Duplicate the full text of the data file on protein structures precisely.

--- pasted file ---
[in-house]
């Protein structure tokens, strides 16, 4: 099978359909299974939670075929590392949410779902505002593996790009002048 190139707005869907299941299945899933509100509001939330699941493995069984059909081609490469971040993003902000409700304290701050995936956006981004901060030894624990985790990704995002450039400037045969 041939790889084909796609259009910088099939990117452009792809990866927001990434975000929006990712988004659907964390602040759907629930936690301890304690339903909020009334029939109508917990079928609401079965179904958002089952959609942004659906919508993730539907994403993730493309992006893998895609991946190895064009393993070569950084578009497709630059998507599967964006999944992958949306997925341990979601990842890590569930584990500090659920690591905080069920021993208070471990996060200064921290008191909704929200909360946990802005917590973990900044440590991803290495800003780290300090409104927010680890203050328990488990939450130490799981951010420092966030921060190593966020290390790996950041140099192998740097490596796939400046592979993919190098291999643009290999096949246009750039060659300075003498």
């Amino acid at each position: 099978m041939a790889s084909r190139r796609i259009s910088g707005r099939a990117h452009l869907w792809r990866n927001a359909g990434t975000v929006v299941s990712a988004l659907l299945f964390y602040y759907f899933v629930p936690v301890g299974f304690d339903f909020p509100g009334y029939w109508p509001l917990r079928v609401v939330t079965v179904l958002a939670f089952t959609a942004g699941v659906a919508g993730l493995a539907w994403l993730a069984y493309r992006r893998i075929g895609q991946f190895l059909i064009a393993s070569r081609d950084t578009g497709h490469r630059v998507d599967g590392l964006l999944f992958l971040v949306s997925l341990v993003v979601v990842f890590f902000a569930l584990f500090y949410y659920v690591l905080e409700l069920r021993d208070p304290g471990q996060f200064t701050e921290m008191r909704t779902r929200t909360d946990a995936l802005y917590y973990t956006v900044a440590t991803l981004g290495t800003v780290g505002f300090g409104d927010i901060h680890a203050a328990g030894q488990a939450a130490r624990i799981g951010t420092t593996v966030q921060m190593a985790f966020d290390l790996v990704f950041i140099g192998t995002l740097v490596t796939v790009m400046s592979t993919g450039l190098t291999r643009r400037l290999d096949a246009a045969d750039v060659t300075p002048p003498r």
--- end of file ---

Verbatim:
[in-house]
């Protein structure tokens, strides 16, 4: 099978359909299974939670075929590392949410779902505002593996790009002048 190139707005869907299941299945899933509100509001939330699941493995069984059909081609490469971040993003902000409700304290701050995936956006981004901060030894624990985790990704995002450039400037045969 041939790889084909796609259009910088099939990117452009792809990866927001990434975000929006990712988004659907964390602040759907629930936690301890304690339903909020009334029939109508917990079928609401079965179904958002089952959609942004659906919508993730539907994403993730493309992006893998895609991946190895064009393993070569950084578009497709630059998507599967964006999944992958949306997925341990979601990842890590569930584990500090659920690591905080069920021993208070471990996060200064921290008191909704929200909360946990802005917590973990900044440590991803290495800003780290300090409104927010680890203050328990488990939450130490799981951010420092966030921060190593966020290390790996950041140099192998740097490596796939400046592979993919190098291999643009290999096949246009750039060659300075003498």
């Amino acid at each position: 099978m041939a790889s084909r190139r796609i259009s910088g707005r099939a990117h452009l869907w792809r990866n927001a359909g990434t975000v929006v299941s990712a988004l659907l299945f964390y602040y759907f899933v629930p936690v301890g299974f304690d339903f909020p509100g009334y029939w109508p509001l917990r079928v609401v939330t079965v179904l958002a939670f089952t959609a942004g699941v659906a919508g993730l493995a539907w994403l993730a069984y493309r992006r893998i075929g895609q991946f190895l059909i064009a393993s070569r081609d950084t578009g497709h490469r630059v998507d599967g590392l964006l999944f992958l971040v949306s997925l341990v993003v979601v990842f890590f902000a569930l584990f500090y949410y659920v690591l905080e409700l069920r021993d208070p304290g471990q996060f200064t701050e921290m008191r909704t779902r929200t909360d946990a995936l802005y917590y973990t956006v900044a440590t991803l981004g290495t800003v780290g505002f300090g409104d927010i901060h680890a203050a328990g030894q488990a939450a130490r624990i799981g951010t420092t593996v966030q921060m190593a985790f966020d290390l790996v990704f950041i140099g192998t995002l740097v490596t796939v790009m400046s592979t993919g450039l190098t291999r643009r400037l290999d096949a246009a045969d750039v060659t300075p002048p003498r």